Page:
Decadent Chocolate Buttermilk Cake Recipe (with caramel sauce!)
When you’re in the mood for something decadent, it’s hard to go past the classic pairing of chocolate and caramel.
Our chocolate buttermilk cake is moist and tender; cooked in a traditional fluted pan it is also a feast for the eyes…especially as you drizzle the delectable caramel sauce over the cake.
Everything's better with tea and cake
This cake is the perfect indulgence to serve your guests at the end of an evening but is also simple enough to make to treat your family mid-week.
Chocolate buttermilk cake with caramel sauce
Preparation time : 20 minutes
Cooking time : 1 hour
175g / 1½ sticks butter, softened
1 1/3 cups superfine sugar
2 ½ cups self-rising flour, sifted
2/3 cup cocoa, sifted
1 1/3 cups buttermilk
½ cup brown sugar
125g / 1¼ sticks butter, chopped
½ cup heavy cream
- Preheat oven to 175C / 350f. Generously grease a decorative pan (for this recipe we have used the Ciroa Scallop Pan). Set aside.
- Place the butter and sugar in the bowl of an electric mixer. Beat on low speed for 2-3 minutes then increase speed and beat for 3-4 minutes until pale and fluffy. Add eggs one at a time, beating well between additions.
- Transfer mixture to a large bowl. Use a large metal spoon or spatula to fold through combined flour and cocoa with buttermilk, alternating until just combined.
- Spoon mixture into a greased cake pan. Bake for 45-55 minutes or until cooked through when tested with a skewer. Remove from pan and drizzle with caramel sauce just before serving.
- To make the caramel sauce, place the brown sugar and butter into a small saucepan over low heat. Stir until dissolved. Bring to the boil and add the cream. Reduce heat to low and simmer, stirring regularly for 6-8 minutes or until thickened.
- Once you have poured the cake batter into the pan, tap on your bench top a couple of times to remove any air bubbles and ensure the mixture has reached into all the crevices – especially when the pan has an intricate design.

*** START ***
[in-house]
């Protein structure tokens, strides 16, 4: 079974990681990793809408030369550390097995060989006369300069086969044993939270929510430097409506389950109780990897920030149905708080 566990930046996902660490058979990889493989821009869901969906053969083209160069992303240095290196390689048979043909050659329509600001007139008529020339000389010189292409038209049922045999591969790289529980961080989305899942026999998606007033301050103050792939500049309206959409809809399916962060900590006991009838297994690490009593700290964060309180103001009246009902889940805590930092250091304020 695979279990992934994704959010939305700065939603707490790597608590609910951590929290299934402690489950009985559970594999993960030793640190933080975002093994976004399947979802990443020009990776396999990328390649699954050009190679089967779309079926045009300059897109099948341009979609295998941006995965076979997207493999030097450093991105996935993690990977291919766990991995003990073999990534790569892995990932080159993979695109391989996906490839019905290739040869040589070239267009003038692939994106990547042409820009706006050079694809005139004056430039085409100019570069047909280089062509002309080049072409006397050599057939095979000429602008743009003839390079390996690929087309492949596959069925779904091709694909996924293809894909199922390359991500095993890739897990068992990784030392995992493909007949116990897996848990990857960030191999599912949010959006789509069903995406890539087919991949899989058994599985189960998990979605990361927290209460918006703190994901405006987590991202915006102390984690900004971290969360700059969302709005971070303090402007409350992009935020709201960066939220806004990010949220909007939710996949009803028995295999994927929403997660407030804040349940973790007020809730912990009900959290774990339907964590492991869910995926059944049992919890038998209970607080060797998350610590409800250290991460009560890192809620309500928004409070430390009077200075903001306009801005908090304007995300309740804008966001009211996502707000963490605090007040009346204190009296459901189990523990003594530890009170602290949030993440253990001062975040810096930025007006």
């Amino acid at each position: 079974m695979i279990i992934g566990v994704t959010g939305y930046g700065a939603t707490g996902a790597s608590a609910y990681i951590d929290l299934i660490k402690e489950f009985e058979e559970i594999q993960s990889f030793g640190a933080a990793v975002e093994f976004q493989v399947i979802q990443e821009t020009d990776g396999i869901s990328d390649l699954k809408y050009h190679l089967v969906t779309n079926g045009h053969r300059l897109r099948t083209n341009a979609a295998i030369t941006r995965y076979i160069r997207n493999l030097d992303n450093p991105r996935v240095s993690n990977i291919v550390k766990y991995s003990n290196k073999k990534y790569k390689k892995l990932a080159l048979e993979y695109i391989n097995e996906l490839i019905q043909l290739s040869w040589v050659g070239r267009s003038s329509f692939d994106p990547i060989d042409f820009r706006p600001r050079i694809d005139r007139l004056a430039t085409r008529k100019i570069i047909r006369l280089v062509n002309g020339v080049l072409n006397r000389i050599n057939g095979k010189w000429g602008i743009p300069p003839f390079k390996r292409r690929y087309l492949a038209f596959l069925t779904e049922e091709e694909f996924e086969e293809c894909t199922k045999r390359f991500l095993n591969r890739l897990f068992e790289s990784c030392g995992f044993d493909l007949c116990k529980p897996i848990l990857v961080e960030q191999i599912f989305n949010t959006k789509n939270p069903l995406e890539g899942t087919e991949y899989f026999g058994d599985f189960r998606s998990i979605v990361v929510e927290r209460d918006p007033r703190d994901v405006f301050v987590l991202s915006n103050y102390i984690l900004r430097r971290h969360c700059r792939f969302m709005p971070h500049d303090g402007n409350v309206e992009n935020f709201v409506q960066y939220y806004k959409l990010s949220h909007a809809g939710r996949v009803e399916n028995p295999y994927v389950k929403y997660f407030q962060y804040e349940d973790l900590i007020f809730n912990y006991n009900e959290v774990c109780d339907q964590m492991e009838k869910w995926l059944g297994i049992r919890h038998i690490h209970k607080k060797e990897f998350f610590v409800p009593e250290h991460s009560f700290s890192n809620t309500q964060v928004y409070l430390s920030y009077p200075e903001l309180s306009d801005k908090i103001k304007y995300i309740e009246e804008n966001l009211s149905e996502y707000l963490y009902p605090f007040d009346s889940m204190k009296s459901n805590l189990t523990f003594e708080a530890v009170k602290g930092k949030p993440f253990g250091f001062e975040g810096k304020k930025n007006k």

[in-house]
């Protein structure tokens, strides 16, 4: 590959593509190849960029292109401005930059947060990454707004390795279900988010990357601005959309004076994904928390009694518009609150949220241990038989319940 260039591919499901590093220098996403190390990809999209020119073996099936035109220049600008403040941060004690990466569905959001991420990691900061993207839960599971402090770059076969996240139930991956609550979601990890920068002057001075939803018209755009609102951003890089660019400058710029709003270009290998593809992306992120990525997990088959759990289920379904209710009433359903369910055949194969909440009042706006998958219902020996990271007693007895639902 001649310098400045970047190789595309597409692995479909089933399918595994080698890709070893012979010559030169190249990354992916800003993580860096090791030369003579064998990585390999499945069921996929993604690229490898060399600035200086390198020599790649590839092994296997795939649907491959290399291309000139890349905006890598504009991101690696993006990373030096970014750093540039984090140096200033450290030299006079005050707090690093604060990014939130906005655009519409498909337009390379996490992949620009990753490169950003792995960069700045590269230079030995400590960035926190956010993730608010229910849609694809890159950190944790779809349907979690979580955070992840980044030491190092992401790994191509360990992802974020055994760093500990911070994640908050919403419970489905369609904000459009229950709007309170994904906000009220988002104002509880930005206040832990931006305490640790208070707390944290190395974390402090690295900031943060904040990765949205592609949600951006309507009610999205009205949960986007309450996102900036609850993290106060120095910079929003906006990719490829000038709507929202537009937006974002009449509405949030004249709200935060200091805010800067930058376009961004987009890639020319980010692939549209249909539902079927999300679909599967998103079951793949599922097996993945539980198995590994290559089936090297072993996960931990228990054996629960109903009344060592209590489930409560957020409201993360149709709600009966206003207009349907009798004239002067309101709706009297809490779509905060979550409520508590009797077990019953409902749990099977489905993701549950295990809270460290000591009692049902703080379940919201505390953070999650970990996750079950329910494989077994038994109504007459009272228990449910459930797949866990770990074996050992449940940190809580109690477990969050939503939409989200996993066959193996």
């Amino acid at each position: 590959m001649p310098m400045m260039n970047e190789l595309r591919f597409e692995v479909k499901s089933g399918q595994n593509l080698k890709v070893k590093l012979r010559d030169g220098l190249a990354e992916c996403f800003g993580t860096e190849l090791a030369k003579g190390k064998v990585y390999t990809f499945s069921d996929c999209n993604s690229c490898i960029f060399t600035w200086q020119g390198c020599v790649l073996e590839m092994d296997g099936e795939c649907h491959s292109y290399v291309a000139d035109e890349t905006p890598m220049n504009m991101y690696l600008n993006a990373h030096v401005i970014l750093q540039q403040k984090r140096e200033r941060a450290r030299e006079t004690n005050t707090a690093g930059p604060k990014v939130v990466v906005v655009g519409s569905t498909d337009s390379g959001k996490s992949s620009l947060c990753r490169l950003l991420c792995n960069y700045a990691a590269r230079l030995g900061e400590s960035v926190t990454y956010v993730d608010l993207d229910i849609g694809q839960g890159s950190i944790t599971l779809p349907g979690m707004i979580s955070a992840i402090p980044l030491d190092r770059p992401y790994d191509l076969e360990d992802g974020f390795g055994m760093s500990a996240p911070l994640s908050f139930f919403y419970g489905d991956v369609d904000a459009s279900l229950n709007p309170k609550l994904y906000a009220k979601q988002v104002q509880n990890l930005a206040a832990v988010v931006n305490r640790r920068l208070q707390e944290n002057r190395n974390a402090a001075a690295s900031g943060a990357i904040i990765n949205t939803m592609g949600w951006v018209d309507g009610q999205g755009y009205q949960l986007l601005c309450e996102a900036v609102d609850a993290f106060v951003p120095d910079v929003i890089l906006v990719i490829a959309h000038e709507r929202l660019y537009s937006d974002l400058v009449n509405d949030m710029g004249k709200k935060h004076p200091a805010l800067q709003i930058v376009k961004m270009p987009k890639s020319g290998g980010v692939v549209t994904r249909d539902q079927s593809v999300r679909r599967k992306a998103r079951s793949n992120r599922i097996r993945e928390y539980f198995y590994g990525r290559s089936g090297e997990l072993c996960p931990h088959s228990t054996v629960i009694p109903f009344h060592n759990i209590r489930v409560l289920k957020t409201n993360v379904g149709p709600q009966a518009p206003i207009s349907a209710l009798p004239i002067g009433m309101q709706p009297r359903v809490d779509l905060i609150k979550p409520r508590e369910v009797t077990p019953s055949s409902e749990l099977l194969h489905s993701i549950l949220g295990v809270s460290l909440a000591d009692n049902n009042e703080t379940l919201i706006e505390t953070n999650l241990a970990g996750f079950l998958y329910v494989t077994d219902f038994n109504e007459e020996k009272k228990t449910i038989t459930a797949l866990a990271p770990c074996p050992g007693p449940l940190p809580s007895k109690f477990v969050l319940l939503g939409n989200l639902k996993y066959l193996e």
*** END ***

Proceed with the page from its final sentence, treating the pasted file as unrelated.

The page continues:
- Before putting the pan in the oven, use a spatula and ‘sweep’ the mixture all the way around, from the centre ring to the edges (so it is slightly higher around the outer edge), this will prevent it from doming too much in the middle and help it to rise evenly.
- Once the cake is cooked, before inverting onto a wire rack, slice along the base with a large serrated knife to ensure the base is flat when turned out.
- If you have any issues with the cake sticking to the pan, you can lightly coat the inside of the pan with oil (using a pastry brush) then dust the pan lightly with sugar (you can tip the sugar inside the pan then gently shake the pan around to distribute the sugar evenly). This will help prevent the cake from sticking to the pan and will also give the cake a slightly sweeter flavor.
- Cakes cooked in this style of pan are best baked in the centre of your oven, so make sure your oven racks are placed appropriately before preheating your oven.
This cake is a real showstopper, particularly if you pour the sauce over the cake in front of your guests. However, if you’d like to take it up a notch, you could add a sprinkle of chocolate flakes, nuts, berries or edible flowers after the sauce has been poured.
If you’d rather skip the sauce, a simple yet pretty option is to lightly dust the cake with powdered sugar.
You can do this by sifting the sugar directly over the cake, either with a sifter or a wire mesh strainer. Make sure the cake is fully cooled before dusting the cake so the sugar doesn’t melt.
After dusting the cake, you could decorate with chocolate shavings, or just leave as-is.
For a lighter take on this traditional cake, see our recipe for Earl Grey and Lemon Thyme Butter cake.